How to Ask for Equal Pay When You (Secretly) Know Your Colleague Earns More

Getty Images

Salaries can be a very private topic of conversation, with many colleagues rarely knowing how much their desk buddy earns. But if in fact, you do find out through conversation that you’re making less than those who you feel are at the same level as you, it can be a hard pill to swallow and ultimately effect your output for the company.

While increased salaries for women is a really important topic of conversation as we fight for equality in all arenas of our lives, it’s important—particularly in scenarios like this—to employ strategy and pragmatism in order to bump up your earnings. So, if you feel like it’s time to have that conversation with your boss, we asked Angela Briggs, CEO at Umenco, for her advice for this (let’s be honest, awkward) predicament. Read on for these important conversation pointers.


Once the initial annoyance at feeling underpaid has subsided, Briggs suggests looking back at all your professional achievements at the company to date to form your initial argument. "Firstly, ask to meet for a confidential conversation with your manager. Try to approach the conversation with positive intent and ensure you are able to confidently articulate your key achievements and value add. Try to be realistic and open to feedback and flexibility whilst maintaining a composed and confident position in the conversation."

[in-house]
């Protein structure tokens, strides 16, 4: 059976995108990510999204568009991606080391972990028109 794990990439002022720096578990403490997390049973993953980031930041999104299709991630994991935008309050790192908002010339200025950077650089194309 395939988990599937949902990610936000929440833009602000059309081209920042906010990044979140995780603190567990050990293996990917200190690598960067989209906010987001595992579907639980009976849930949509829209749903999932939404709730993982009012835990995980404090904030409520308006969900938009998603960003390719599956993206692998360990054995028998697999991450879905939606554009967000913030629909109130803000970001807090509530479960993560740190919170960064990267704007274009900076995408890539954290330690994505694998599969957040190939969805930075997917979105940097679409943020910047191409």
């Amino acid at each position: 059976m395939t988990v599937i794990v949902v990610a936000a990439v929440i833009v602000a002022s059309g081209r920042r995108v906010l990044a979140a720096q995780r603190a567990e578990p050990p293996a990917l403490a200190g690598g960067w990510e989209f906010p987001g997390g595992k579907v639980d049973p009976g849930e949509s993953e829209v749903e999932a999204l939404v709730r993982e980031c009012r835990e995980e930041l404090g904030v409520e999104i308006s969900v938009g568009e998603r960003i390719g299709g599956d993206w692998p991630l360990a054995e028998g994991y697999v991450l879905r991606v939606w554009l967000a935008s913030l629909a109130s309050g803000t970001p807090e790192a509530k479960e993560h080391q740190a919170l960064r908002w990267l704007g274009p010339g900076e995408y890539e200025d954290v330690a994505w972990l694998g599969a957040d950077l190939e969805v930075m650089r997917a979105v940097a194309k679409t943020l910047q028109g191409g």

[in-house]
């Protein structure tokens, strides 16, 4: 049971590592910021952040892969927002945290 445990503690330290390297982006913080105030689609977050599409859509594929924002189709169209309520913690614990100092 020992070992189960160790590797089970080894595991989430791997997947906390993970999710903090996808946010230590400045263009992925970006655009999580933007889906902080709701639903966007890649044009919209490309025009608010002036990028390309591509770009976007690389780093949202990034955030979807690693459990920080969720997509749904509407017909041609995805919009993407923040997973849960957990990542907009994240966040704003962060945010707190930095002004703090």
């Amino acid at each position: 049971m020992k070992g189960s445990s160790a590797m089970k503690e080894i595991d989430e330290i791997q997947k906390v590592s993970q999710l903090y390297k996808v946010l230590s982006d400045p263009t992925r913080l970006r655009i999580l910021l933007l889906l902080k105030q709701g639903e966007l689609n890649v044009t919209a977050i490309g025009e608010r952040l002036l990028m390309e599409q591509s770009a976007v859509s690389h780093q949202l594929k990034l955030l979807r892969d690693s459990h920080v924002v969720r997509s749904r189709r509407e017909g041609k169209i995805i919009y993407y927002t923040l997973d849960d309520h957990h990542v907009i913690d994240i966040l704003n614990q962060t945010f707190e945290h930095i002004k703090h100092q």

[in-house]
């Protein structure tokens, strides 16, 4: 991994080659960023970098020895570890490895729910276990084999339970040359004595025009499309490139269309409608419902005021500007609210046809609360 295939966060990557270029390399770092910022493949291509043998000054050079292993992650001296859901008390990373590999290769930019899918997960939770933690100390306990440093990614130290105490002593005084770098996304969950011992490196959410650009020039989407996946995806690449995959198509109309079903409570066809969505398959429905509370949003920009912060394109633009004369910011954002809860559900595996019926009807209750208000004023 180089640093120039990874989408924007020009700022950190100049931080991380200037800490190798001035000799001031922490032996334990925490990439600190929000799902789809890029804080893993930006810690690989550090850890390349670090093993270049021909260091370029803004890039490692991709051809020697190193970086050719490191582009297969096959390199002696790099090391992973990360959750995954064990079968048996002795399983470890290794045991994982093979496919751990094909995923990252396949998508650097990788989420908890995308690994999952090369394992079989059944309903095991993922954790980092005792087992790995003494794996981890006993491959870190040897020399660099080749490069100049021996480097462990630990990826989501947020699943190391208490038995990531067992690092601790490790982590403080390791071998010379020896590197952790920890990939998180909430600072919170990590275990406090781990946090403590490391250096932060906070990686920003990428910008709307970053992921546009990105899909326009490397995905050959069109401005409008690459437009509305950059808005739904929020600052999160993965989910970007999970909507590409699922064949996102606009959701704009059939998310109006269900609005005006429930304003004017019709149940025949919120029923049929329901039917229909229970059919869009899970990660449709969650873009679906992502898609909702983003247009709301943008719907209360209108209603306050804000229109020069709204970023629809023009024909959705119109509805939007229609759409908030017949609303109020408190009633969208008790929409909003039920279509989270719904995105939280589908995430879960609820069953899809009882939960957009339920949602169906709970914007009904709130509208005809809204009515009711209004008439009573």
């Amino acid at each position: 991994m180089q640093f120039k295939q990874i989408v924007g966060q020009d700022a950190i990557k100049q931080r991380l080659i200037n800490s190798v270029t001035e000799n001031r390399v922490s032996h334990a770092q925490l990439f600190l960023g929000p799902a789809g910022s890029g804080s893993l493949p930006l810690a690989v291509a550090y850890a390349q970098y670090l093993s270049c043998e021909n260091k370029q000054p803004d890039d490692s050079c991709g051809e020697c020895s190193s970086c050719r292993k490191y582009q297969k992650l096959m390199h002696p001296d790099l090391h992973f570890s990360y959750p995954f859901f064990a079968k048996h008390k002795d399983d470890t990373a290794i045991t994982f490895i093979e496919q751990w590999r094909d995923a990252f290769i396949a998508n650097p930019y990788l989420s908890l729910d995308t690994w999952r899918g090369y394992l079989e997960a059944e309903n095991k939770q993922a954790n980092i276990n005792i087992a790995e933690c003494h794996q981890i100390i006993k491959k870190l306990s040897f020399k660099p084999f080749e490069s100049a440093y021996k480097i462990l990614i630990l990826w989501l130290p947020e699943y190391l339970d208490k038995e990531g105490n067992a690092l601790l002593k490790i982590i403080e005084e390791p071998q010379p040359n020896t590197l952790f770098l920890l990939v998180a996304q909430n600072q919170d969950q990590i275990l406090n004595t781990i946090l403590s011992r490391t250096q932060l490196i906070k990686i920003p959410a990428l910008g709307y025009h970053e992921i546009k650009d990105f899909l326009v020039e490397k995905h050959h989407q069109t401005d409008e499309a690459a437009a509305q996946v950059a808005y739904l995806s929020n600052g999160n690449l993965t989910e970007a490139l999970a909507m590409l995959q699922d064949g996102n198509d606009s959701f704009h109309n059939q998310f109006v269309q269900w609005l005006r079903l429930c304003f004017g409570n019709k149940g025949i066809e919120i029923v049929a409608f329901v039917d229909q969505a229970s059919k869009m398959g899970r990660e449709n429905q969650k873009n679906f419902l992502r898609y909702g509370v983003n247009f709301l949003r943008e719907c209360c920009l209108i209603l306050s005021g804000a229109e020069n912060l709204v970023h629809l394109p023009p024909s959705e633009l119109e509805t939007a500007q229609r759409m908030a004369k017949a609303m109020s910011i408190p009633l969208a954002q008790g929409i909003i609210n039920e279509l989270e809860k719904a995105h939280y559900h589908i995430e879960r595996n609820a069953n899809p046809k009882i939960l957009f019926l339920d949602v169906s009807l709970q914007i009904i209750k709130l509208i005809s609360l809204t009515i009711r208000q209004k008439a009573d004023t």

While you may know that your colleague earns more, Briggs suggests focusing on your achievements, and not using comparison at all in your salary increase request. "The best way to achieve your salary goal is to be focused on your performance and goals, and I suggest avoiding discussing others' remuneration. Instead, it is important to be accurately informed on industry salary bench-marking for your role, which reputable external HR agencies can provide you with about. The bench-marking will provide information to ensure you scale the conversation correctly and will align your expectations to your years of experience, the industry and role, and the size of business. Sometimes salaries can differ with locations, so please keep this in mind and ensure you approach the conversation with professionalism and discretion."


Before even booking an appointment, Briggs suggests taking some time to assess what your professional core values are. "If salary is a key driver for you, it may be a great time to start looking externally for a new opportunity which aligns more closely to your expectations. Ensure you keep your performance in your current role at a high standard, and do not let the setback adversely effect your enthusiasm or drive for results. It’s important to leave each role with a great track record of success and positive reputation! This will help to ensure you achieve your salary and career goals."

For more career tips, shop The Career Code ($23) by Hillary Kerr and Katherine Power.

Related Stories